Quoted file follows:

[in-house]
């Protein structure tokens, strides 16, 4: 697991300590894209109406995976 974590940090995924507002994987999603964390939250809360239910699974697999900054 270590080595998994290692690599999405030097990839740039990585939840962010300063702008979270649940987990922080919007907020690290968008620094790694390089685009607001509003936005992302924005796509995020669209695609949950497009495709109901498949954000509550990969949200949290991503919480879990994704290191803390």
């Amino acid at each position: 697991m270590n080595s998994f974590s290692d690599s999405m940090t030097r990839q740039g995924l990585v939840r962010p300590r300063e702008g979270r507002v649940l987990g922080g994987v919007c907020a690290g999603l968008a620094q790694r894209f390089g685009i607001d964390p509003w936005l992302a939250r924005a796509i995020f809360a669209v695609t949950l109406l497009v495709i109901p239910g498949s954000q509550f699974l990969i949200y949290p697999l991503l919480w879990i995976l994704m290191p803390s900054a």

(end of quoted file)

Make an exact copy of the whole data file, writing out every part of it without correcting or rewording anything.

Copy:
[in-house]
């Protein structure tokens, strides 16, 4: 697991300590894209109406995976 974590940090995924507002994987999603964390939250809360239910699974697999900054 270590080595998994290692690599999405030097990839740039990585939840962010300063702008979270649940987990922080919007907020690290968008620094790694390089685009607001509003936005992302924005796509995020669209695609949950497009495709109901498949954000509550990969949200949290991503919480879990994704290191803390």
């Amino acid at each position: 697991m270590n080595s998994f974590s290692d690599s999405m940090t030097r990839q740039g995924l990585v939840r962010p300590r300063e702008g979270r507002v649940l987990g922080g994987v919007c907020a690290g999603l968008a620094q790694r894209f390089g685009i607001d964390p509003w936005l992302a939250r924005a796509i995020f809360a669209v695609t949950l109406l497009v495709i109901p239910g498949s954000q509550f699974l990969i949200y949290p697999l991503l919480w879990i995976l994704m290191p803390s900054a």